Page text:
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Modi Goes to China: What to Expect

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The Pulse

Modi Goes to China: What to Expect

India’s prime minister is visiting Xi’an, Beijing, and Shanghai. What’s on his agenda in China?

Modi Goes to China: What to Expect

Modi and Xi in September 2014.

Credit: Flickr/ narendramodi

Narendra Modi is en route to China, marking his first visit there since becoming India’s prime minister last May. Modi will begin his visit in Xi’an, where he will be greeted by Chinese President Xi Jinping in an unusual break of protocol (Xi normally receives foreign leaders in Beijing, the country’s capital). After a day in Xi’an, Modi will spend Friday in Beijing before heading to Shanghai. The visit will run the gamut of issues at the top of the India-China bilateral agenda, including economic ties, strategic issues, and the contentious topic of the border disputes between the two countries.

As a matter of diplomatic protocol, China generally equates Indian prime ministers with Chinese premiers. As Ananth Krishnan notes in India Today, Modi’s reception in Xi’an by Xi is unique not only for the sake of the venue, but also because of this presumed change in protocol. Xi greeting Modi outside of Beijing, interestingly, draws a parallel to Modi’s unconventional decision to greet Xi in Gujarat instead of New Delhi during his September 2014 visit to India.

Modi and Xi will hold bilateral talks in Xi’an on the afternoon of May 14. On Friday, Modi will meet with China’s premier, Li Keqiang. In Beijing, Modi and Li will oversee the signing of numerous memorandums of understanding (MoUs) on economic cooperation and investment. Trade between India and China stands at around $70 billion, but the balance is largely in China’s favor. Modi and Xi, during their meetings in India last year, expressed an interest in growing their trade partnership.

Also on Friday, Modi will address Chinese students at Tsinghua University in Beijing. His visit will also emphasize cultural linkages between India and China; both he and Li are expected to attend a celebration of Indian Yoga and Chinese Tai Chi in Beijing. Ahead of his visit to China, Modi started to build a presence on China’s Sina Weibo social networking service in a bid to communicate directly with ordinary Chinese Internet users.  (His initial post of “Hello China!” received over 19,000 likes and 12,000 replies.)

On Saturday, Modi will head to Shanghai, China’s commercial heart, to deliver a public address that was in part organized with the help of the Indian community in the city. India media are comparing the nature of Modi’s Shanghai speech to his speech at New York City’s Madison Square Garden in September 2014. Around 4,000 people are expected to attend. Modi will also meet with Chinese business leaders to pitch his “Make in India” initiative — a regular occurrence on his diplomatic trips abroad since the initiative was announced. Modi will also inaugurate the first center for Gandhian studies at Fudan University while in Shanghai.

While both governments are emphasizing the primacy of economics on the bilateral agenda for this state visit, both sides have indicated that Modi and Xi will discuss the contentious issue of the border disputes between India and China. The two countries dispute the final status of Aksai Chin and Arunachal Pradesh, the former being under China’s administration and the latter under India’s. In recent years, incursions by Chinese People’s Liberation Army troops across the Line of Actual Control demarcating the unofficial boundary between Chinese-occupied Aksai Chin and India have caused tensions to rise between the two countries. The latest serious incursion occurred during Xi’s visit to New Delhi last September. Most experts are not expecting a major breakthrough on the border issue in the wake of this visit; both Indian and Chinese observers expect any diplomatic process to be lengthy and difficult.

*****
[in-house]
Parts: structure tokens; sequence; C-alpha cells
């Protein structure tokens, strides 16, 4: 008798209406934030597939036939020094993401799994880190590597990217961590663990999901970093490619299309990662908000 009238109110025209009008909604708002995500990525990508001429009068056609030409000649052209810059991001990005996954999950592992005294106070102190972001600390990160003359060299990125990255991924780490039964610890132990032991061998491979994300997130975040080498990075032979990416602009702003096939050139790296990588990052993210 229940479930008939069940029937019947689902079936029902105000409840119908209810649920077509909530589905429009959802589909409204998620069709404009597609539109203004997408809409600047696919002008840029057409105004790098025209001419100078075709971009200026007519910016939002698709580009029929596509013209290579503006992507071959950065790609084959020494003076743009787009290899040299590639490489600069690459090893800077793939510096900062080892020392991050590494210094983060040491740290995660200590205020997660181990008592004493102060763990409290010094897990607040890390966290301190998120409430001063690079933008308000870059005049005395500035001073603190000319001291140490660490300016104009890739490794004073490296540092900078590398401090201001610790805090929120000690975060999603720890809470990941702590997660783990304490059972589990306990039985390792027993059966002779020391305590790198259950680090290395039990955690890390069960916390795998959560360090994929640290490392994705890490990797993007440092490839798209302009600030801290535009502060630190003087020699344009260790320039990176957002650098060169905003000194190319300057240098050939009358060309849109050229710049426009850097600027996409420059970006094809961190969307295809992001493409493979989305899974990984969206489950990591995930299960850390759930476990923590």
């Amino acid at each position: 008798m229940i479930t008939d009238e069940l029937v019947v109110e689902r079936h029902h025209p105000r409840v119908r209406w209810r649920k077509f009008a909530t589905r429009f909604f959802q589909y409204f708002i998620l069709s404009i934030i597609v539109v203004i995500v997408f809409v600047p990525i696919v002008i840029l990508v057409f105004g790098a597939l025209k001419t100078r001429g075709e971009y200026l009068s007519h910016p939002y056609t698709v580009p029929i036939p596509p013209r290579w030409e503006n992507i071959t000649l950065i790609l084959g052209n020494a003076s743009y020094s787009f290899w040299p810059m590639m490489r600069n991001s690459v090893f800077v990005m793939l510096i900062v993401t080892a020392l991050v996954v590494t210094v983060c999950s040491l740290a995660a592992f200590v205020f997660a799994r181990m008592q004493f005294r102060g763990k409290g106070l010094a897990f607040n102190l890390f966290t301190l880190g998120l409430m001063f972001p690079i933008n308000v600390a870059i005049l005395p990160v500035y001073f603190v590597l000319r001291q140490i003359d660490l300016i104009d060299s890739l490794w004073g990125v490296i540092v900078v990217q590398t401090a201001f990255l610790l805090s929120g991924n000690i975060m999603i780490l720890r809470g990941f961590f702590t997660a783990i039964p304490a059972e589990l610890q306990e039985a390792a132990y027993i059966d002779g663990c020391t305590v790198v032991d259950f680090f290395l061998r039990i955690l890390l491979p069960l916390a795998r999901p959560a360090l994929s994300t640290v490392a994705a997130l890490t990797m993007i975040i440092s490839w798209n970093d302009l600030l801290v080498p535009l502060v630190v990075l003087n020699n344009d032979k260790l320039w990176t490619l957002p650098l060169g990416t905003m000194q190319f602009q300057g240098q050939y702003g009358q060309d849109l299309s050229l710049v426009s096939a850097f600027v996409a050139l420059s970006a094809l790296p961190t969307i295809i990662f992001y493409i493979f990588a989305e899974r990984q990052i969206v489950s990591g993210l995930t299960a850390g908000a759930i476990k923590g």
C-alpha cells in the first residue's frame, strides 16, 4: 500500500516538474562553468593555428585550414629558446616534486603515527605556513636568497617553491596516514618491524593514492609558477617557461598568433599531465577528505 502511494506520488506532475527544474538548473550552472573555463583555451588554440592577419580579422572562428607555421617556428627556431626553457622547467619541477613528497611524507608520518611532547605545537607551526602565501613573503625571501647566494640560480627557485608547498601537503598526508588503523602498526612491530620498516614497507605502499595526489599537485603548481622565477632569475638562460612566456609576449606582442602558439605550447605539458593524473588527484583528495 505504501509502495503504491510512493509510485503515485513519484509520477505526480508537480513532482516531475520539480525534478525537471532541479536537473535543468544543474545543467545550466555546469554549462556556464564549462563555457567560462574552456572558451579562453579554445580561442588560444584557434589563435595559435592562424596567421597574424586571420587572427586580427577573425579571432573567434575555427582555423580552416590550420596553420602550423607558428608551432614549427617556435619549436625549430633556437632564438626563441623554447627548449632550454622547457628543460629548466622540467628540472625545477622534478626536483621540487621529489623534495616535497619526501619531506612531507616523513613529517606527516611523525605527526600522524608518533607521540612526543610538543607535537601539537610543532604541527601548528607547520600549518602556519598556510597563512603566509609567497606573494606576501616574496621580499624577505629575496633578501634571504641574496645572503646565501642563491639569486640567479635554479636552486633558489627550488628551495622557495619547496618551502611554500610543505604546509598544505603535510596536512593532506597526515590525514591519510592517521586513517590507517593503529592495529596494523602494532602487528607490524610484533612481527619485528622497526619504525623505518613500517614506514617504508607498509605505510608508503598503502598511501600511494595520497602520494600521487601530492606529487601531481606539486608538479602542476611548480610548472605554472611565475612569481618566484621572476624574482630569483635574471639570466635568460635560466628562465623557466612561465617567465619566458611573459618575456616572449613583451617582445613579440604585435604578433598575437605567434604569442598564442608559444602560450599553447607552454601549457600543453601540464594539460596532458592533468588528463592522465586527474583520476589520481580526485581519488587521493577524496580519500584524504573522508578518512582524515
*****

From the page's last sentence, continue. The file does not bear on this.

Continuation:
Modi’s China visit will test the extent to which he and his Chinese counterparts will be able to build trust and initiate a sustainable diplomatic process toward resolving the bilateral territorial dispute. In strategic terms, India and China face other tensions. Indian strategists see China’s forays into the Indian Ocean and Central Asia as threatening to New Delhi’s interests. Modi embarked on a three-nation tour of the Indian Ocean in March, ostensibly to counter growing Chinese influence in the region. New Delhi also remains concerned about China’s relationship with Pakistan — the two states are close allies and Xi recently visited Islamabad. (Just two days before Modi’s scheduled visit, an editorial authored by Pakistani Prime Minister Nawaz Sharif appeared in China’s state media, extolling the virtues of China’s involvement in Pakistan.)

China, meanwhile, is concerned about India’s convergence with the United States and growing involvement in the South China Sea. New Delhi has close ties with Southeast Asian states, and its state oil company has agreements with Vietnam’s government to explore sea blocks for hydrocarbons in disputed waters. The Modi government recalibrated India’s long-standing “Look East” policy last year, framing its approach to East Asia as an “Act East” policy. While China is included in this vision, it is difficult for Beijing to ignore New Delhi’s growing ties with states that have their own suspicions about Chinese foreign and security policy, particularly in the East and South China Seas.

Modi’s trip to China is part of a broader East Asian tour. He will visit Mongolia on Sunday, becoming the first Indian prime minister to do so. Modi will then spend May 18-19 in South Korea, concluding his trip.